Normative Reasoning: A Siren Song?

From: Michael Wilson (
Date: Sun Sep 19 2004 - 08:02:45 MDT

Though speculation about post-Singularity development trajectories is
usually futile, my recent research has thrown up a serious moral issue
which I believe has important implications for CV. The basic points are
that a normative method of reasoning exists, it and close approximations
thereof are tremendously powerful and any self-improving rational
intelligence (artificial or upload) will eventually converge to this
architecture unless their utility function explicitly prevents this

The problem here is that just about all the human qualities we care about
are actually the result of serious flaws in our cognitive architecture,
and many of these seem to have lossless translations into goal specifications
for a perfectly rational substrate (the basis for Yudkowsky's really
powerful optimisation processes). As humanity self-improves, normative
reasoning (of which appropriately implemented Solomonoff induction is at
the very least a good approximation) is a major attractor; adopting it makes
you as effective as possible at utilising any finite amount of information
and computing power. If there's any sort of competition going on, turning
yourself into a RPOP is the way to win. Unfortunately it also appears to be
the end of most of the stuff we place moral value on. A universe full of
perfect rationalists is a universe where all diversity resides solely in
people's goal systems (which may or may not converge); the qualities of
'insight', 'creativeness', 'willpower' etc will all dissappear as they are
defined against flaws, and goal-system properties such as 'compassion' will
revert to 'did this person have an initial utility function that was
compassionate under renomralisation'? This is on top of the already known
issues with qualia and the illusion of free will; both are results of
specific (adaptive) flaws in human introspective capability which would be
relatively trivial for transhumans to engineer out, but at the cost of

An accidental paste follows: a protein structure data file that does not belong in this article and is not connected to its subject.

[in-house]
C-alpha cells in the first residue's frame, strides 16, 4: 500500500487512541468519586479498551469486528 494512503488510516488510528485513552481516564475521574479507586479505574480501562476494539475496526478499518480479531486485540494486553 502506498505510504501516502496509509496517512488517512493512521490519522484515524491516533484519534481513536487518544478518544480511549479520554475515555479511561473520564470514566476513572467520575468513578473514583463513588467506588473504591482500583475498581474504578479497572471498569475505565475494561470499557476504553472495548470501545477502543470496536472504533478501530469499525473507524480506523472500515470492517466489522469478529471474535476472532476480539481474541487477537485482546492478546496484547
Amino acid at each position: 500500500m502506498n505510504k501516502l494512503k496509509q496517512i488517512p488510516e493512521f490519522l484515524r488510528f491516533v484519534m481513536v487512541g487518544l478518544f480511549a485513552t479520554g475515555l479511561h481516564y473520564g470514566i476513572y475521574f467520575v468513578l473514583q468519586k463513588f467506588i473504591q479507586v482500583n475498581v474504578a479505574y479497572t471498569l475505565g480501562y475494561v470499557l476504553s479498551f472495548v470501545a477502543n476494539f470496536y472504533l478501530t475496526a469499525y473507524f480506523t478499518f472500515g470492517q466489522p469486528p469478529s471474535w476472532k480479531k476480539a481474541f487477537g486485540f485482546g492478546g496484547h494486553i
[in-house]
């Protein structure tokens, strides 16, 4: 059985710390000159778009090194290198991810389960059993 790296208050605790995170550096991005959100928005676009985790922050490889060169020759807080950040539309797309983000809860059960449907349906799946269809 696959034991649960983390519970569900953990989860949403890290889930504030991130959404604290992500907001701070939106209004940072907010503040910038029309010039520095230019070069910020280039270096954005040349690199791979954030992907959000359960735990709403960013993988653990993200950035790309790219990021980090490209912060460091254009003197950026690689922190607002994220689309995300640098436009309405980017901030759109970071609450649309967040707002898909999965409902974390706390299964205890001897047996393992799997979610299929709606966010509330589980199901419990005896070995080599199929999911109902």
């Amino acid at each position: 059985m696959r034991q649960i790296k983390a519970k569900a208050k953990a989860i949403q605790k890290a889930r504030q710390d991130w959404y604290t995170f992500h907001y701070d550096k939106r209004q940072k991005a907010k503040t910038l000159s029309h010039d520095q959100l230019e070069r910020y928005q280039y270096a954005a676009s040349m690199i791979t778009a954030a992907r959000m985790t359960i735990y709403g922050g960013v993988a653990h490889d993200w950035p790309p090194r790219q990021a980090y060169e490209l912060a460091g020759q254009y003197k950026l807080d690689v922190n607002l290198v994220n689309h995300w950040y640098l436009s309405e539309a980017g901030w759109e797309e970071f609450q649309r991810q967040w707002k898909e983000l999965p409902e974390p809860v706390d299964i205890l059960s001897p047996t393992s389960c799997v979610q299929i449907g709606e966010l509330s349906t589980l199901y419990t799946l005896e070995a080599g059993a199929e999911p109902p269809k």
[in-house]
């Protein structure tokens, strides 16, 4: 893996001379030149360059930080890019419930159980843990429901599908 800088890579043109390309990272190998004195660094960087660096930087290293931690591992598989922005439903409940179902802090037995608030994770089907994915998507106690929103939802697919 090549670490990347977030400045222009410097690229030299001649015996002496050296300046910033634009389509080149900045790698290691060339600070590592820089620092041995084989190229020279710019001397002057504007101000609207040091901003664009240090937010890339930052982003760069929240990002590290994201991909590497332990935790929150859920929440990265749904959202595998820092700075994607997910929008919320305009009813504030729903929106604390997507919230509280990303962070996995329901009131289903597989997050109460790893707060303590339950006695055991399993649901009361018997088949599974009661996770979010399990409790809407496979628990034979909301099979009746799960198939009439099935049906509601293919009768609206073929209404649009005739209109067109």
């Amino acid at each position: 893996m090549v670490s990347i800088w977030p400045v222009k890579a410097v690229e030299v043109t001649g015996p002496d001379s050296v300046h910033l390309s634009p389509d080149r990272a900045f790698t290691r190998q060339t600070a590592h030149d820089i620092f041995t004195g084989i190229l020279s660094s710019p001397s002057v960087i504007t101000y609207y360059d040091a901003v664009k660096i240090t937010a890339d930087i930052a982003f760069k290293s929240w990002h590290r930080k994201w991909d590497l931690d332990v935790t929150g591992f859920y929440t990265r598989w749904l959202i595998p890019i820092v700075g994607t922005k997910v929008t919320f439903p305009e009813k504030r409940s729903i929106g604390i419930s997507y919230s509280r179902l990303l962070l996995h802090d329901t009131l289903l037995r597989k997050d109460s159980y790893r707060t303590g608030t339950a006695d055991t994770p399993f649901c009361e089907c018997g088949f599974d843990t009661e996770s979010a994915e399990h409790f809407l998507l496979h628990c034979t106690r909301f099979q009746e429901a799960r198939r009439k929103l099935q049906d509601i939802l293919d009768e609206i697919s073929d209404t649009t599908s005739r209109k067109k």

breaking the grounding for the actual (rather than theoretical)
implementation of our moral and legal systems and creating something we can
no longer emphasise with.

The basic question here is 'can we create a Power we can care about?'. A
Yudkowsky RPOP is at least potentially a Power, but it is explicitly
designed to be one we don't care about, as it isn't sentient in a way we'd
assign moral worth to (a decision currently made using our ad-hoc evolved
neural lash-together). What do we need to add to make it volitional, and
what further characteristics would we want to be present in the beings
humanity will become? Are some inherent limitations and flaws actually
necessary in an intelligence order to qualify as something worthwhile?
Less relevantly, is a Nice Place To Live likely to insist that its volitional
sentients have some selection of reasoning flaws in order to create a
diverse and interesting society? This is something of a blow for
rationalists, in that perfect rationality may indeed be hopelessly inhuman,
but isn't there a way to hybridise normative and non-normative reasoning
into a cognitive architecture that is both powerful and morally relevant
(ok, perhaps this is my desire for Cosmic Power coming through :)?

The CV question could be glibly summarised as 'is there a likely incremental
self-improvement path from me to a paperclip optimiser?'. While few people
like paperclips /that/ much, it seems likely that many people would choose
to become perfect rationalists without appreciating what they're losing. If
there is a path to normative reasoning that looks locally good all the way
and reports back that everything is fine when extrapolating, an
implementation of CV that doesn't allow for this may lead us into something
we should consider a disaster.

This issue is ultimately a comprehension gap; a universe of perfect
rationalists might well be rated as valuable inhabitants, but we have no
way of mapping our conception of worthwhile and desirable onto this
basically alien assessment. Along the wild ride that has constituted my
seed AI research to date, my original engineering attitude (focus on
practical stuff that works, everything can be fixed with enough technology)
has had to expand to acknowledge the value of both the abstract (normative
reasoning theory and relevant cosmology) and the humanist (despite all the
hard maths and stuff you have to cover just to avoid disaster, Friendliness
ultimately comes down to a question of what sort of universe we want to
live in).

 * Michael Wilson

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